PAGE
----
Filed Under:

In A Desert Encampment, Songs Of A Vanishing Way Of Life

In January, English musician and record producer Colin Bass found himself in the midst of an extraordinary assignment. Bass had traveled, with microphones and recording equipment in tow, to the Sahara desert to meet up with a musical group called Etran Finatawa.

"They come from Niger, next to Mali, in West Africa," Bass says. "Etran Finatawa is a band that is made up — unusually — of two sets of musicians, who stem from nomadic tribes. On the one side you've got the Tuaregs, and on the other side you've got the Wodaabe. Normally they didn't mix together because they would be rivals in the old days, when they could live their nomadic lifestyle."

Bass was there to oversee what would become The Sahara Sessions — an album recorded in a tent under the stars. Its central theme hinges on what all the musicians in Etran Finatawa have in common.

"They've come together because the nomadic peoples, as a whole, are actually threatened — their lifestyle is threatened," Bass says. "All the songs are about this disappearing lifestyle. It's a plea for tolerance and it's a plea for the various peoples of the area to come together and live together."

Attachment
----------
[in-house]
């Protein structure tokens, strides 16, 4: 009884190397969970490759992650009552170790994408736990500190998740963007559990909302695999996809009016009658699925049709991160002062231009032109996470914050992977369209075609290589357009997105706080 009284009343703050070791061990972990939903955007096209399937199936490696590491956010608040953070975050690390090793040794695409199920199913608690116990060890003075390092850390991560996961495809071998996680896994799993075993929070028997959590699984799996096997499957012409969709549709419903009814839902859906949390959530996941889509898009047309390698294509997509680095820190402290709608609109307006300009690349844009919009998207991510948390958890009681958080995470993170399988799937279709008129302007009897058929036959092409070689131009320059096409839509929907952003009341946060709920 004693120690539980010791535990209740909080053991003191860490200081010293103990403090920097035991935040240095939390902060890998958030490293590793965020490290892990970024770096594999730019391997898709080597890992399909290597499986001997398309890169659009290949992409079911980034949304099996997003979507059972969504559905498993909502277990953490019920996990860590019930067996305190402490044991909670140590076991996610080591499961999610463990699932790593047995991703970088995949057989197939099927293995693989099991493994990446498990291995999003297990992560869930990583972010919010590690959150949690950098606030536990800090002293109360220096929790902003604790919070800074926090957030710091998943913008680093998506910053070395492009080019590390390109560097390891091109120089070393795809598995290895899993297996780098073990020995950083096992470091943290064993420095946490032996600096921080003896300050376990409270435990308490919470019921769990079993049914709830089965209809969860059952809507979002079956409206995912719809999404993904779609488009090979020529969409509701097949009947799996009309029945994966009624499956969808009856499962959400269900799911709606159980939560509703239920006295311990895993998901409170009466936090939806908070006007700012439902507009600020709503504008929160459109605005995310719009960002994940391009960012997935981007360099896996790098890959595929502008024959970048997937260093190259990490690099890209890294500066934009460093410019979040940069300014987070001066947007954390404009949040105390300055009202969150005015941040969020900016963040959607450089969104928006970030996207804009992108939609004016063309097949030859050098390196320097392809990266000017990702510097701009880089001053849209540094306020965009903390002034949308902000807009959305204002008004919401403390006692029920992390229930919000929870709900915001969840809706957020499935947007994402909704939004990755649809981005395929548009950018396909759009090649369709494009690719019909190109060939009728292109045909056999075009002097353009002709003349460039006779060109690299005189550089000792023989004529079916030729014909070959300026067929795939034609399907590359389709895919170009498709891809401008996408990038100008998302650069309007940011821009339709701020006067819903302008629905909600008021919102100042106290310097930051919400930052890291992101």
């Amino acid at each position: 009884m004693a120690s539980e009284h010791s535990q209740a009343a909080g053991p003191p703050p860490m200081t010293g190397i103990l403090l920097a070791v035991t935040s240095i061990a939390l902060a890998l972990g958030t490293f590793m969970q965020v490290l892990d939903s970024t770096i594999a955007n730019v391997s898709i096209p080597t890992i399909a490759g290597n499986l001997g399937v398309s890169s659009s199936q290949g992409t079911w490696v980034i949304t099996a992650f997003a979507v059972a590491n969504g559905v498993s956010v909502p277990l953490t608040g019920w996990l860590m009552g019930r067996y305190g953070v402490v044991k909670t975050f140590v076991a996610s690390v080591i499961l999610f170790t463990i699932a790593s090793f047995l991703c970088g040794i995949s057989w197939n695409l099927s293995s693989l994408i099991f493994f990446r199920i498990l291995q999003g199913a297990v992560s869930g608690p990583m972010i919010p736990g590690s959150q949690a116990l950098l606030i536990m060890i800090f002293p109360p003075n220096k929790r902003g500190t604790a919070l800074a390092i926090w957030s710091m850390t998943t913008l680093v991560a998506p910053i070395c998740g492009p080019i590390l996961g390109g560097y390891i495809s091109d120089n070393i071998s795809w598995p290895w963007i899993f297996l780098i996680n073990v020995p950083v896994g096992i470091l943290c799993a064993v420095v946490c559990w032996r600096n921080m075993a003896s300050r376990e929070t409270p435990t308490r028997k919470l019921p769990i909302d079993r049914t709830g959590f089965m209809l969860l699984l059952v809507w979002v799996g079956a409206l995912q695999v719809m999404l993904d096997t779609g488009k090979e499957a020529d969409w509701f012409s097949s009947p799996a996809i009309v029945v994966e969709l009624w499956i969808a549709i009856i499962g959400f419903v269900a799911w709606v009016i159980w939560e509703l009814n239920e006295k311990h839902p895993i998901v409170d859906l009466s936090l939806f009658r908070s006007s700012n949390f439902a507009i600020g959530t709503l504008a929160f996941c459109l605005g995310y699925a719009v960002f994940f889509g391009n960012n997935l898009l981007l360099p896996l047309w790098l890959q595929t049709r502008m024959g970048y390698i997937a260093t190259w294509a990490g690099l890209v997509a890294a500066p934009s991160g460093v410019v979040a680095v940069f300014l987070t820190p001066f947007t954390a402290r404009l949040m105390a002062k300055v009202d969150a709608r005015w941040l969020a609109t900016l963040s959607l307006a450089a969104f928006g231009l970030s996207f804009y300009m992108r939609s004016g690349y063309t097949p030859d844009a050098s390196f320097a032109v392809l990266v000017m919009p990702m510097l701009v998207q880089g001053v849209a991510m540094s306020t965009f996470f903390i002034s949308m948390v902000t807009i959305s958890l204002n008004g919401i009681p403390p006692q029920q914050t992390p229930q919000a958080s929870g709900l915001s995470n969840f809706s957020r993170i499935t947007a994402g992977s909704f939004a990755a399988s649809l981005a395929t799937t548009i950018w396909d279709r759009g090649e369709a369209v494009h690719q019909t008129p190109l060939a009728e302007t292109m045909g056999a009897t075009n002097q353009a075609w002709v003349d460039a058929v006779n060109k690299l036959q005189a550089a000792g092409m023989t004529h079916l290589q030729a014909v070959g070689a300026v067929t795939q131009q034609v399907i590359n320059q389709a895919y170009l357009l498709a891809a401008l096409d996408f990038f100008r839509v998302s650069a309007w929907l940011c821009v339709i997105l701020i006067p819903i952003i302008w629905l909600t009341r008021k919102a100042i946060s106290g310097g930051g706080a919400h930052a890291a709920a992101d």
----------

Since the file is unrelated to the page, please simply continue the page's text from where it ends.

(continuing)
Colin Bass spoke with NPR's Linda Wertheimer; click the audio link to hear their conversation.

Copyright 2013 NPR. To see more, visit


'Steve Jobs': As Ambitious As Its Title Character

Danny Boyle's new biopic, Steve Jobs, is a look at the man who made Apple mean computers, not fruit. NPR film critic Bob Mondello says it's an invigorating story told in three acts of crisis.

Could A Mushroom Save The Honeybee?

The bees that pollinate crops are on the brink of collapse. One big reason why: a virus-carrying mite. Now, researchers think a rare fungi could boost bees' immune system and attack the mite itself.

'Quartet' Member: Nobel Peace Prize Is 'Very Important For Tunisia'

NPR's Kelly McEvers speaks with Wided Bouchamaoui, president of the Tunisian Employers' Union, and a member of the National Dialogue Quartet in Tunisia, about winning the Nobel Peace Prize Friday.

Volkswagen Faces Uphill Battle In Repairing Tarnished Reputation

Volkswagen faces two enormous repair jobs: fixing its polluting diesel cars and its battered reputation. Both may be much harder to fix than anything other scandal-plagued car companies have faced.

Leave a Comment

Help keep the conversation civil. Please refer to our Terms of Use and Code of Conduct before posting your comments.